You need to allow your team to take breaks, gossip about their favorite shows at the coffee machine, joke around during lunch, and express their individuality in other ways. Say, by letting them have a bit of freedom when it comes to emojis and profile pics on internal communication networks. Goofing off, to a certain extent, can stimulate creativity, bonding, and ensure that people don’t see their jobs as simply shutting up and doing tasks to get paid, [beep boop must work to survive and do nothing else].
However, unbridled freedom leads to utter chaos. There need to be some common sense limits and boundaries. It’s essential to match up employees’ faces with their names so you know who you’re talking to. (Especially since many folks work remotely full or part-time and you might not meet them in person all that often.) It’s not unfair to ask people to use their actual photos.
Getting along with your coworkers involves being tolerant of different opinions
Meanwhile, we all know just how sensitive topics like politics and religion can be. The fact of the matter is that many people think that they’re in the right, that their personal values are correct, and that everyone else is wrong. This is true independent of their actual views. People don’t enjoy being told that they’re wrong (i.e. they’re psychologically rigid). They do, however, quite like having their beliefs confirmed and being told that they’re right. If we’re right, after all, it must mean we’re respected and loved by others, and valued by the group.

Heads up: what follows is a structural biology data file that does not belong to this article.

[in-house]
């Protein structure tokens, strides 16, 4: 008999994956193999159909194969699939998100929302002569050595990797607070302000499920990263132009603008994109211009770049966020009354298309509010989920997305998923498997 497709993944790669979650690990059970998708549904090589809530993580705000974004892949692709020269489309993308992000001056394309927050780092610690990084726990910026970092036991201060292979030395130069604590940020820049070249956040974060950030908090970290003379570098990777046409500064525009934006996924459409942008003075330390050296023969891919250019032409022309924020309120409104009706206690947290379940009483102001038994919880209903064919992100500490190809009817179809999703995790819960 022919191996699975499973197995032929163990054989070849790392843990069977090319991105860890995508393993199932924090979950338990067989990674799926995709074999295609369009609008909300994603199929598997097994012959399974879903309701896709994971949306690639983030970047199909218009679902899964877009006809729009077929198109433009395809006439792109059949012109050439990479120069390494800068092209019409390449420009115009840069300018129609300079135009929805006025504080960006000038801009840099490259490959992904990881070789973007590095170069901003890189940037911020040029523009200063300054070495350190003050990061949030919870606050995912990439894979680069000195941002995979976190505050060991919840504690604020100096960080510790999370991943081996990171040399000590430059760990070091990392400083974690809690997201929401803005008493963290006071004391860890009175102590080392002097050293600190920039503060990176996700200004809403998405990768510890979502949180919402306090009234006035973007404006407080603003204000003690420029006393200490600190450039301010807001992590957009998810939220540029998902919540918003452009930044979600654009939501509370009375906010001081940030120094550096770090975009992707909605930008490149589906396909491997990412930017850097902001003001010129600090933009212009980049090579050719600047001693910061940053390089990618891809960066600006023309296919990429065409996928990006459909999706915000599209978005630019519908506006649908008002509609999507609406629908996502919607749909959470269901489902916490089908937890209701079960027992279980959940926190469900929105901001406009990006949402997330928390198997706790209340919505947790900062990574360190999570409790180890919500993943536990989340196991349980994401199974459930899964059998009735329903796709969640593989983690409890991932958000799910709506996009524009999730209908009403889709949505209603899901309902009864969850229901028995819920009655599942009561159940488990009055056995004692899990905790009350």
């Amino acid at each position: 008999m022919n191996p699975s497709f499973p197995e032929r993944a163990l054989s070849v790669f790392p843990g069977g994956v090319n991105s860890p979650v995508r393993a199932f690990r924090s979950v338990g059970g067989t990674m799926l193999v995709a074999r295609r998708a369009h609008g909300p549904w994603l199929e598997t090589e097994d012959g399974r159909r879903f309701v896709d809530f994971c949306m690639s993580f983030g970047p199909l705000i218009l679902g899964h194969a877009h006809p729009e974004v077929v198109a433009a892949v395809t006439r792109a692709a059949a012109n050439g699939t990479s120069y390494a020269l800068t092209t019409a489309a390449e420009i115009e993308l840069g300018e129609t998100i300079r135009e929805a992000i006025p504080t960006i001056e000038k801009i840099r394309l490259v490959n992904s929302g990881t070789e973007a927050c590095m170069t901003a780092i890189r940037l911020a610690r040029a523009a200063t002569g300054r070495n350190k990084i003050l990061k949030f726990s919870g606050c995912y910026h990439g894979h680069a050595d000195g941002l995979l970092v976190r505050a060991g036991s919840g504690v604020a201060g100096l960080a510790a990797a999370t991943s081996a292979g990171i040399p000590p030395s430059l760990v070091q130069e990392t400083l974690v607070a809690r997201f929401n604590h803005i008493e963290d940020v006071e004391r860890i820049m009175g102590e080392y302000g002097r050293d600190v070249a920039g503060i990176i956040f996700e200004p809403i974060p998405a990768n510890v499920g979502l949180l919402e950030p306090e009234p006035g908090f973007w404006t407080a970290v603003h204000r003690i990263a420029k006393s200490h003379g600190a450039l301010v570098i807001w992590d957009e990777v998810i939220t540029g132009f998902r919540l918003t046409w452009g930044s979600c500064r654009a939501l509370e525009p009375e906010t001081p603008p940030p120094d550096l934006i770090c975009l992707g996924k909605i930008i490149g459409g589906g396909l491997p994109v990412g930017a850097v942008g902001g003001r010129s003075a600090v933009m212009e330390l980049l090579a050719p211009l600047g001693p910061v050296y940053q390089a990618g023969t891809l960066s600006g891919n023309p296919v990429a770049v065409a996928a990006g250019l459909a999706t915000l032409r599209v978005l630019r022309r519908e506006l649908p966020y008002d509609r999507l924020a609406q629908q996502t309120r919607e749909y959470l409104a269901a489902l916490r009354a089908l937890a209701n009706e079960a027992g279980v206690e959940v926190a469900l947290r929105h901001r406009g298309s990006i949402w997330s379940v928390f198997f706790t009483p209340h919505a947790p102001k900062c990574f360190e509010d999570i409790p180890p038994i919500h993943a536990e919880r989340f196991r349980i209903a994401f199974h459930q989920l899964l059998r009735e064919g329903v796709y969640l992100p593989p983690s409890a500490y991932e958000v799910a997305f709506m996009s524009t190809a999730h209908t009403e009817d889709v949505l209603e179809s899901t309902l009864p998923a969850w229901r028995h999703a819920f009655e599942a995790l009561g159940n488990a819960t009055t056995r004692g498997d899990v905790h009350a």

So, naturally, in any bigger organization, you’re going to get some talented and skilled people from incredibly different backgrounds with diverse views and experiences. And though disagreements are bound to occur no matter what you do, so long as everyone’s respectful of these differences in opinion, there’s really no problem: everyone collaborates and focuses on the task at hand.
It’s when people start hyper-fixating on these differences that you can run into some trouble. This can happen during times of crisis, tension, and around important, emotionally charged events like elections. Some workers can forget that their colleagues are actual, thinking, breathing human beings just like them, so they focus on out-debating them instead of agreeing to disagree.
Even though many of us feel the desire to be right (and we are! How dare anyone else think differently?!), the emotionally mature thing to do is to pause, refuse to escalate the debate further, and get on with your work. There’s not much sense in creating even more tension between you and your teammates when you know for a fact that you’ll have to work together for years.
Obviously, you should speak up if someone is being openly derogatory or bullies others. But don’t get so lost in your emotions that you forget others can have different opinions than yours (whatever they might be) in democratically held elections. Take yourself less seriously. Change your profile pic to something silly. Have a good laugh and make everyone giggle!
Some of the readers shared a few thoughts about the hilarious work story
The post Employees Change Their Profile Pics To Their Baby Photos After Company Comes Up With A New Rule first appeared on Bored Panda.